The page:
Another day, another Dyson cordless vacuum cleaner. It seems like only a few days ago I was hailing the Roborock H7 as a potential Dyson killer. That was because it was taking over the mantle of championing compact, lightweight cordless vacs, of the type which Dyson has largely stopped making in recent years. Clearly Lord Sir Dyson's ears must have burning because merely 2 days later, the British brand has dropped… yes, you guessed it, an extremely lightweight and compact vac. Called, just to make it clear how compact it is, Dyson Micro.
With this vacuum cleaner, Dyson is cleverly targeting two markets at once. One is old, rich folks. They want a second Dyson to clear up spills, while keeping their Dyson V15 Detect at hand for doing the floors, and scaring the grandchildren with its filth-revealing laser and piezo sensors. The other potential customer is someone who lives as many of us do today, in a small apartment with hard floors. This type of punter has no need of a V15 or even a Dyson Omni-Glide, because their floor space is so limited, even a vacuum called a 'Micro' is sufficient to maintain it.
With no prospect of buying a home, many of these potential Micro munchers often accumulate large amounts of stuff with their disposable income. This then needs dusting – and the compact and lightweight (just 1.5kg!) Micro is probably great at doing that too.
With its small size and range of handy heads, the Dyson Micro is the successor to the elderly V8 Absolute. I described this as 'the ultimate cordless vacuum cleaner' when it came out in 2016 which seems pretty hilarious now, but was accurate at the time. However unlike the V8, which was designed for your parents and so came with a bristly, motorised brush for doing carpets, the Micro comes with a spongey cleaning head that's specifically for hard floors. That's because modern rental flats are usually bereft of carpetage, while millennials habitually just say no to rugs.
So in a sense, the Dyson Micro is a stark symbol of the generational and wealth divides that we see in the world today. But in another sense, it's probably a very competent cordless vacuum cleaner.
- These, however, are the best cordless vacuum cleaners
Dyson Micro: price, availability and key spec
Dyson Micro is on sale NOW in the UK for £299, which is about as cheap as Dysons have ever got. It's worth checking our Dyson discount codes to see if you can bag an even better price. In the USA, everything is bigger and hence they have no need for the Dyson Micro. Australia is even more spacious, so you can't get it there either.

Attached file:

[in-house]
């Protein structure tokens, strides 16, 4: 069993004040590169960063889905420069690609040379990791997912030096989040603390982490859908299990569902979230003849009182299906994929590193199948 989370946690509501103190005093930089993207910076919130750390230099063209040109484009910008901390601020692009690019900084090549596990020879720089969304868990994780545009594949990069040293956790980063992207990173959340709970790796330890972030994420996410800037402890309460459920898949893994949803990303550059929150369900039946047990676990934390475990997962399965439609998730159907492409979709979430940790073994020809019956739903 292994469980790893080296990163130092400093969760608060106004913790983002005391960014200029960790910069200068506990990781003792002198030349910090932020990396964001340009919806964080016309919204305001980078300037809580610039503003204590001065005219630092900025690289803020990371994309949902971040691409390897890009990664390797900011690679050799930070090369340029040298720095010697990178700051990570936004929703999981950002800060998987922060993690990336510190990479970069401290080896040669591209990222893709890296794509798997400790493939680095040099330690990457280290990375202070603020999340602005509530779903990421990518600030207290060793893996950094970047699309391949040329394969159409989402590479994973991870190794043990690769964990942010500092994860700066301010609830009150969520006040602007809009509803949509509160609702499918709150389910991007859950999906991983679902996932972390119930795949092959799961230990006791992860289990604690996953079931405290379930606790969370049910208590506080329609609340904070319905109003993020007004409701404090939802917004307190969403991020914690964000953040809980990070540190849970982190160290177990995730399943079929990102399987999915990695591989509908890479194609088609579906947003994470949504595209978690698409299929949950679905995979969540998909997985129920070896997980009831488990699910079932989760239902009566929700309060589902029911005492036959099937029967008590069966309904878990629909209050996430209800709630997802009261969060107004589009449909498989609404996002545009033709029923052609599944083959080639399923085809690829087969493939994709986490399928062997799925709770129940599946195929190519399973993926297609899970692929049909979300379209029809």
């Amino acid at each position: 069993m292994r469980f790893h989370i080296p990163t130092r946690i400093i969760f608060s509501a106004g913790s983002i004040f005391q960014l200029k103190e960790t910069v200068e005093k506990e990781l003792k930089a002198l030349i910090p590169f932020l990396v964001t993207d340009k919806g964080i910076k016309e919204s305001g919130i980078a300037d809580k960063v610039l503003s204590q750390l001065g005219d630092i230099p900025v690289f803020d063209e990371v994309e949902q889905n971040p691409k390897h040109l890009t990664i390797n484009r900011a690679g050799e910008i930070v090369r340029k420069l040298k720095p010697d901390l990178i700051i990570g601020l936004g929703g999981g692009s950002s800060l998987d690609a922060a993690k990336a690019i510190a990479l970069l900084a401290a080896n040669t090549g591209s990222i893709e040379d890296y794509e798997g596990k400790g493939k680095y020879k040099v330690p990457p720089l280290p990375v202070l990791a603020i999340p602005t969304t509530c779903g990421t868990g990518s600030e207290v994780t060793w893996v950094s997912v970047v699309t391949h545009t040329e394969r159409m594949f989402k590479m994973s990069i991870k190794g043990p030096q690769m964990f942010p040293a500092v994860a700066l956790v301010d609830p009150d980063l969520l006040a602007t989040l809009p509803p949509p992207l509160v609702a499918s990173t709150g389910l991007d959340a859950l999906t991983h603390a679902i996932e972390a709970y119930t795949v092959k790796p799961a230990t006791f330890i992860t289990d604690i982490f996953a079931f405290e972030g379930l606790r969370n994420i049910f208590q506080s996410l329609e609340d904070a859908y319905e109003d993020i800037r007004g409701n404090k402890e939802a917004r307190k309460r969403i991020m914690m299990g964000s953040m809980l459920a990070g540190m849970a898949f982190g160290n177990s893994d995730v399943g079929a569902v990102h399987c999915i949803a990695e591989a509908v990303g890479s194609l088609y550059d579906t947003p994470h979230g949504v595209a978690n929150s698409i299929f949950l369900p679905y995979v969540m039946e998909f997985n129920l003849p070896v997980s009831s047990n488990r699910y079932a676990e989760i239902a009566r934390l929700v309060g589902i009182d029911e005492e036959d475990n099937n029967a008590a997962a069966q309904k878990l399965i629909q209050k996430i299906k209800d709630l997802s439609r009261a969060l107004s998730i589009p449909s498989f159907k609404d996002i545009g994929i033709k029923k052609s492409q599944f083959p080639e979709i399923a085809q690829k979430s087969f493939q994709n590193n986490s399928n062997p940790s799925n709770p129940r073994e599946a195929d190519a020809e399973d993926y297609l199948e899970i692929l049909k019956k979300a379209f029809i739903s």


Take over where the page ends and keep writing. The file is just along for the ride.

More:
• Shop the Dyson Micro at Dyson UK (opens in new tab)
Dyson Micro: battery life, power and other key spec
Battery life: 20 minutes. There are two power settings, and if you use the Max setting instead of the standard one you'll probably get more like 5-10 minutes. Dyson describes Max as being for 'spot cleaning'.
Charging time: 3.5 hours. This seems like rather a long time to wait before you can have another 20-minute cleaning stint.
Suction power: 50AW. This is not amazing but it is probably adequate for a lot of tasks. For comparison, the V15 Detect tops out at a whopping 240AW and even the lightweight Roborock H7 claims to manage 160AW.
Weight: 1.5kg. That's light! Dysons are always extremely well balanced and I have no doubt this will be a delight to waft about, like the lady in the picture above.
Bin size: 0.2 litres. That is tiny, but then if you can only do a maximum of 20 minutes at a time of not-very-powerful vacuuming, it's probably sufficient.
Dyson Micro: wait, is that spec as bad as it looks?
50 'Air Watts' of suction and a a bin that only holds 0.2 litres of garbage might sound a bit feeble… and that's because it is. The Roborock H7 I was telling you all about the other day is about the same weight as the Dyson Micro, yet it has a 0.5 litre bin and claims 160 Air Watts. However, Dyson's secret weapon is its advanced and very well designed cleaning heads, so I very much doubt that the H7 actually cleans 3x as well as the Dyson Micro. It's also noticeably more compact, although I wouldn't say the H7 was exactly huge.
I think the comparatively lacklustre battery life, bin size and theoretical suction power do underline that this is primarily a vacuum cleaner for spills, car interiors and quick tidy-up jobs. However, there are plenty of people in the UK whose living space can be entirely cleaned in 20 minutes, so I expect Dyson will 'Hoover' up – ho ho – customers from this more aspirant demographic as well.
It might also be a hit with lazy people like me, who just cannot be arsed to clean up for more than 20 minutes at a stretch.